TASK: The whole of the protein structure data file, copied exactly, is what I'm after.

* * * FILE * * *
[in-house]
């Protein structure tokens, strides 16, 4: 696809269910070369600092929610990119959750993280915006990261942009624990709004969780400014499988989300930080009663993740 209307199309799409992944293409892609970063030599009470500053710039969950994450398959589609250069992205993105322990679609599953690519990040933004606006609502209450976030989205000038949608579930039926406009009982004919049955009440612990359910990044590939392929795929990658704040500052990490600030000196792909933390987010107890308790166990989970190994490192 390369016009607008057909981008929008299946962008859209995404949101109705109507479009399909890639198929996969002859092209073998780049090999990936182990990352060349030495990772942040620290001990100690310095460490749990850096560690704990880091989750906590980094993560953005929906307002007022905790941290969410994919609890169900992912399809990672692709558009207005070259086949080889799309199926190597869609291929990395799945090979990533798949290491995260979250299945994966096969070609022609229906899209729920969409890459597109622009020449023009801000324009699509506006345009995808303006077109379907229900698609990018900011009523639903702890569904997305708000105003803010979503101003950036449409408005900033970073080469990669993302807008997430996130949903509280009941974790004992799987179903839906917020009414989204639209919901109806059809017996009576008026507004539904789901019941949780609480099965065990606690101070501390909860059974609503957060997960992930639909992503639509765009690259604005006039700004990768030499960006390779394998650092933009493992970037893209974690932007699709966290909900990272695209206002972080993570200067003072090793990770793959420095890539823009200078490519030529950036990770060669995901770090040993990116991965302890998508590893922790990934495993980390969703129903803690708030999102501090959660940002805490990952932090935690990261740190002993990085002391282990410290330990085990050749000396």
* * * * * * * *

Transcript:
[in-house]
């Protein structure tokens, strides 16, 4: 696809269910070369600092929610990119959750993280915006990261942009624990709004969780400014499988989300930080009663993740 209307199309799409992944293409892609970063030599009470500053710039969950994450398959589609250069992205993105322990679609599953690519990040933004606006609502209450976030989205000038949608579930039926406009009982004919049955009440612990359910990044590939392929795929990658704040500052990490600030000196792909933390987010107890308790166990989970190994490192 390369016009607008057909981008929008299946962008859209995404949101109705109507479009399909890639198929996969002859092209073998780049090999990936182990990352060349030495990772942040620290001990100690310095460490749990850096560690704990880091989750906590980094993560953005929906307002007022905790941290969410994919609890169900992912399809990672692709558009207005070259086949080889799309199926190597869609291929990395799945090979990533798949290491995260979250299945994966096969070609022609229906899209729920969409890459597109622009020449023009801000324009699509506006345009995808303006077109379907229900698609990018900011009523639903702890569904997305708000105003803010979503101003950036449409408005900033970073080469990669993302807008997430996130949903509280009941974790004992799987179903839906917020009414989204639209919901109806059809017996009576008026507004539904789901019941949780609480099965065990606690101070501390909860059974609503957060997960992930639909992503639509765009690259604005006039700004990768030499960006390779394998650092933009493992970037893209974690932007699709966290909900990272695209206002972080993570200067003072090793990770793959420095890539823009200078490519030529950036990770060669995901770090040993990116991965302890998508590893922790990934495993980390969703129903803690708030999102501090959660940002805490990952932090935690990261740190002993990085002391282990410290330990085990050749000396």